Housing crisis: Moms are evicted by deputies
SAN FRANCISCO (AP) — Homeless women ordered by a California judge last week to leave a vacant house they illegally occupied in Oakland for two months were evicted before dawn Tuesday by sheriff’s deputies in a case that highlighted the state’s severe housing shortage and growing numbers of homeless people.
Alameda County Sheriff’s deputies, some dressed in military-style fatigues, escorted two women with the Moms 4 Housing group from the home and bound their hands with plastic ties as dozens of activists on the sidewalk chanted “Let the moms go! Let the moms go!” and recorded the chaotic scene with their cell phones. Two men were also arrested.
Video showed one deputy slamming a battering ram against the house’s front door.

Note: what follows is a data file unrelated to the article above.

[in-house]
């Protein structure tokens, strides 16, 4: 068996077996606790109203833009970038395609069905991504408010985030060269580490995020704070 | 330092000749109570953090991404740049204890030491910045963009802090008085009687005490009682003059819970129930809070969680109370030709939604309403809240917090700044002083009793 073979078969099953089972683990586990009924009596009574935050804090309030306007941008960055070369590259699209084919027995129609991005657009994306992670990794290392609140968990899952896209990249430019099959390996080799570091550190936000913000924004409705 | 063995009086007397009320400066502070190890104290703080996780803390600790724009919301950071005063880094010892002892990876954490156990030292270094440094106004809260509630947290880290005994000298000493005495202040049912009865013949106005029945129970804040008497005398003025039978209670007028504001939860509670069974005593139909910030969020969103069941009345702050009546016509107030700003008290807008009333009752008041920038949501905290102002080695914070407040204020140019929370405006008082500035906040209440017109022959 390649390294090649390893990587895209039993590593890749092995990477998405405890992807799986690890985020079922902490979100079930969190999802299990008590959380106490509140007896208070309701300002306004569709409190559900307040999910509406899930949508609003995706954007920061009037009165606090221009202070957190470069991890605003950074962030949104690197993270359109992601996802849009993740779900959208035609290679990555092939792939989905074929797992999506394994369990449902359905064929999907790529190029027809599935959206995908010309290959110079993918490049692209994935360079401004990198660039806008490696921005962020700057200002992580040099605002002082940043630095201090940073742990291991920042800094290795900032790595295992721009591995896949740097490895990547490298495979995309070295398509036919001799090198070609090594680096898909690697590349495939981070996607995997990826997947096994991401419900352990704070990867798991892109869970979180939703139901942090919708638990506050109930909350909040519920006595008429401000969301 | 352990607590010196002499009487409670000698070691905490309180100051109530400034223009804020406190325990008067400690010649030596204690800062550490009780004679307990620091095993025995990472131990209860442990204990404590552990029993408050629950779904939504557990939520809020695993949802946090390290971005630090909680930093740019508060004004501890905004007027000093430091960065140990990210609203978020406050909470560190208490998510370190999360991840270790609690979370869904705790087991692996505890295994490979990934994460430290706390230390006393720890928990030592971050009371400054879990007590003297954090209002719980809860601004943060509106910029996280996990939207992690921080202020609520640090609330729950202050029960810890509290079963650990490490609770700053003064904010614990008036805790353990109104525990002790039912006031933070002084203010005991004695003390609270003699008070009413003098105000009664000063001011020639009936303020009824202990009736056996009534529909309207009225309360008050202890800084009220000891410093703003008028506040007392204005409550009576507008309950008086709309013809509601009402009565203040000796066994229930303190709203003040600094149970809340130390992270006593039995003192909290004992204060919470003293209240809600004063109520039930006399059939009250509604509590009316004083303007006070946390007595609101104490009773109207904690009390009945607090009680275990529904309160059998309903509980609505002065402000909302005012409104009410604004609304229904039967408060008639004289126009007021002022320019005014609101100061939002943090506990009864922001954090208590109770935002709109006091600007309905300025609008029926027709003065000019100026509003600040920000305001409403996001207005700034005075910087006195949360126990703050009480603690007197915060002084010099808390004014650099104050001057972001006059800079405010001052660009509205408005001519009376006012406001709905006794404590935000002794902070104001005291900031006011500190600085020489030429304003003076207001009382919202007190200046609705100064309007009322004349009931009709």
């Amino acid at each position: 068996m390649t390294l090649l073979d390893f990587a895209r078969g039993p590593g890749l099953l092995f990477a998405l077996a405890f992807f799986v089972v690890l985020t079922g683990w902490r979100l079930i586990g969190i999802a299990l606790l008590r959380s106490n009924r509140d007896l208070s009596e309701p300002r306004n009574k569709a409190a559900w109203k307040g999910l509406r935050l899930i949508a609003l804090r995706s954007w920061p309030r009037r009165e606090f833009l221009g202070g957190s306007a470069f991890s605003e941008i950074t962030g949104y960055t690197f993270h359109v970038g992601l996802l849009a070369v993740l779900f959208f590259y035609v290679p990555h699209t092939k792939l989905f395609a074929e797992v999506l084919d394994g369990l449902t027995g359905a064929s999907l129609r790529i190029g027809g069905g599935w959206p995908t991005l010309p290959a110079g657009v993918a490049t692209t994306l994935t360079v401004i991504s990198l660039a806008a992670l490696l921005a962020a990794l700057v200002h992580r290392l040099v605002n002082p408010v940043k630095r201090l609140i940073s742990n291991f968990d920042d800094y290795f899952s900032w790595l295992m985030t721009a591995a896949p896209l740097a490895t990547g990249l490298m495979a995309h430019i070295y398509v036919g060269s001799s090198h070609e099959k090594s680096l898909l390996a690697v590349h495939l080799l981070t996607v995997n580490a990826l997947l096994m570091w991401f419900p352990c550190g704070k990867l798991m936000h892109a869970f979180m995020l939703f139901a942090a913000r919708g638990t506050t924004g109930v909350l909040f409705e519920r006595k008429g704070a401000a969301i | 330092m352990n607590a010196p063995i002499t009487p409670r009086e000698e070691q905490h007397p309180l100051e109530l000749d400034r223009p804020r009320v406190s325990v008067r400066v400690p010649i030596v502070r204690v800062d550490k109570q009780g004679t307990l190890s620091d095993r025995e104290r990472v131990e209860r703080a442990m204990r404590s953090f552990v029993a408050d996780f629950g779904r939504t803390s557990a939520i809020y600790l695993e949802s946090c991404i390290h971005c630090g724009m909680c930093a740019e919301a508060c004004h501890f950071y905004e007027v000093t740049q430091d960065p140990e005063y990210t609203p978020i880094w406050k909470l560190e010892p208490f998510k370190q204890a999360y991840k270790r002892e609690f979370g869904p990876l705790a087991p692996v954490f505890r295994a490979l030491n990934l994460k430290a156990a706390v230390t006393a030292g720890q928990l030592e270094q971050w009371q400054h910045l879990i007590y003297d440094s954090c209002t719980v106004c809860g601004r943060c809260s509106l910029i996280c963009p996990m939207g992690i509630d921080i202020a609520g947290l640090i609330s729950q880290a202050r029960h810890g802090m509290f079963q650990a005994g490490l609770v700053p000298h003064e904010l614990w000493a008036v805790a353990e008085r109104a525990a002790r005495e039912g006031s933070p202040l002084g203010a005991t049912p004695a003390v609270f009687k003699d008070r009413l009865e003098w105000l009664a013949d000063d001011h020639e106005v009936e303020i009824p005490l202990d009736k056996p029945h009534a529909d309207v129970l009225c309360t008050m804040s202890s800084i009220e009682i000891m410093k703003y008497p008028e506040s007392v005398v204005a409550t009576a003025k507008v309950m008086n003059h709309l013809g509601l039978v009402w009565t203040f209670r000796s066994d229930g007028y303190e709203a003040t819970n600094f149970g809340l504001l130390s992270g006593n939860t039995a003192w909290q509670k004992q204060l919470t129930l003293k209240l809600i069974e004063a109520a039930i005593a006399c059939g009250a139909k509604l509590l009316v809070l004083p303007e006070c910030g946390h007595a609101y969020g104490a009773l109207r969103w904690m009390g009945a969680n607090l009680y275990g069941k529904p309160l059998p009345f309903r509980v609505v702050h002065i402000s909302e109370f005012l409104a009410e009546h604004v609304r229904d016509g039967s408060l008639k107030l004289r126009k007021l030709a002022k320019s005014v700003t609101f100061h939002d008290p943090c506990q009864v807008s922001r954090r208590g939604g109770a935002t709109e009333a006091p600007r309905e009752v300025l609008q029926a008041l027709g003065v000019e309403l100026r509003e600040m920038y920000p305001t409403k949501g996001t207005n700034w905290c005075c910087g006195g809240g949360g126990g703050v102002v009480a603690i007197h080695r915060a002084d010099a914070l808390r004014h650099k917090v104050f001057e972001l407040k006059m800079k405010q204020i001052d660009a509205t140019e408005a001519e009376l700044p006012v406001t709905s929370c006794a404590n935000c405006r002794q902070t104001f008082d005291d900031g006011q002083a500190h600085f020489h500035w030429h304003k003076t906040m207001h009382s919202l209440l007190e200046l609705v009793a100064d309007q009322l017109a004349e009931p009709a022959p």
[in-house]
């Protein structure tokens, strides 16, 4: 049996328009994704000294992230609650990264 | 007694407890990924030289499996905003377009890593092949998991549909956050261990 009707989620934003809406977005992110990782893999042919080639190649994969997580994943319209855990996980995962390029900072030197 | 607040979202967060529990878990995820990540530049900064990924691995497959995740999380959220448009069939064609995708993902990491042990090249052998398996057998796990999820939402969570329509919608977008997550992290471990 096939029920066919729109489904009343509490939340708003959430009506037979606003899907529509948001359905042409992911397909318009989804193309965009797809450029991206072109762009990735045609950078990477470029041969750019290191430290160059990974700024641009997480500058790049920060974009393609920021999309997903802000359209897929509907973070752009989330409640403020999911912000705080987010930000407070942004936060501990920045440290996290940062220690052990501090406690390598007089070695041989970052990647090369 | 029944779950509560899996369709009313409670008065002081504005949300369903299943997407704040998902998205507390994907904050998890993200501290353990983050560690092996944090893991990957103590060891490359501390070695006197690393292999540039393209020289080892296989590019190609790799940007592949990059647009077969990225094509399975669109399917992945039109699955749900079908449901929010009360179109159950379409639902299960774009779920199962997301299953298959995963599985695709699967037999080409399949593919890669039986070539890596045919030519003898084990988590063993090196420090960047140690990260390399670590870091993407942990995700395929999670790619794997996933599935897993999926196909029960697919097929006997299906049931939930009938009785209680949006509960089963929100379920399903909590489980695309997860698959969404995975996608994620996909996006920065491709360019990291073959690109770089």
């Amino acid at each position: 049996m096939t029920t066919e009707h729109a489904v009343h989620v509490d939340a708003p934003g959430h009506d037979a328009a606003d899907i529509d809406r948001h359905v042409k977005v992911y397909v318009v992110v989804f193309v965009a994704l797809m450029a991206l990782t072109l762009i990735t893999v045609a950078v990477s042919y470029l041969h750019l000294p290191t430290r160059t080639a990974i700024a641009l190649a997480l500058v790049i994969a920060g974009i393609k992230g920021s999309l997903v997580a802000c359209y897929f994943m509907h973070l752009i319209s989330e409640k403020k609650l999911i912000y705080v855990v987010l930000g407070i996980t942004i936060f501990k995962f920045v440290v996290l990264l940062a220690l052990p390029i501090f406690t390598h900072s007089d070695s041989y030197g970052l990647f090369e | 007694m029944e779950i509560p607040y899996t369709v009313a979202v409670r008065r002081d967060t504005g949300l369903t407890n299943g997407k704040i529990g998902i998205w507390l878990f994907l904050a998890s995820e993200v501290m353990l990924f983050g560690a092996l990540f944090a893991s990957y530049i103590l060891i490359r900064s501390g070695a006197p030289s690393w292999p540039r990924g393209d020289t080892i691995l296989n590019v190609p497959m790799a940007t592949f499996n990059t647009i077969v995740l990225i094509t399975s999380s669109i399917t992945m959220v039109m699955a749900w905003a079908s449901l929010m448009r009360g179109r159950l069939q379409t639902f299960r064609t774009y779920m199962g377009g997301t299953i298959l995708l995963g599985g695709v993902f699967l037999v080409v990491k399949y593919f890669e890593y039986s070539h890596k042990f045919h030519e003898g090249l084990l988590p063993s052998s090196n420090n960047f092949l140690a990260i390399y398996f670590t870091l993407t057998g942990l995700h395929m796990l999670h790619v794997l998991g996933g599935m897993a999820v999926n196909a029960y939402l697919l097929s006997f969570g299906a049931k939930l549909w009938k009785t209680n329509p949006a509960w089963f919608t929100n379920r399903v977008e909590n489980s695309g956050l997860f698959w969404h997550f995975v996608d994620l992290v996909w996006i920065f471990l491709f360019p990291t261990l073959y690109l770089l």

The women decried the show of force and declared their fight far from over in a city where a one-night count of homeless jumped 47% in two years to more than 4,000 last year and the median house sales price is about $750,000. Deputies boarded up with plywood and a chain link fence was later erected around the property.
Deputies who carried out the eviction “came in like an army for mothers and babies,” said Dominique Walker, one of the mothers who was not arrested. “We have the right to housing. This is just the beginning.”
How permanently the women have changed the conversation around what is an intractable — and statewide — problem remains to be seen. An uptick in the U.S. homeless population last year was driven entirely by a 16% increase in California, federal officials have said, and the governor has pledged to tackle the twin crises of homelessness and deep housing unaffordability.
The Oakland women have said nobody should be homeless when investment companies are buying and fixing up properties to sell at profit.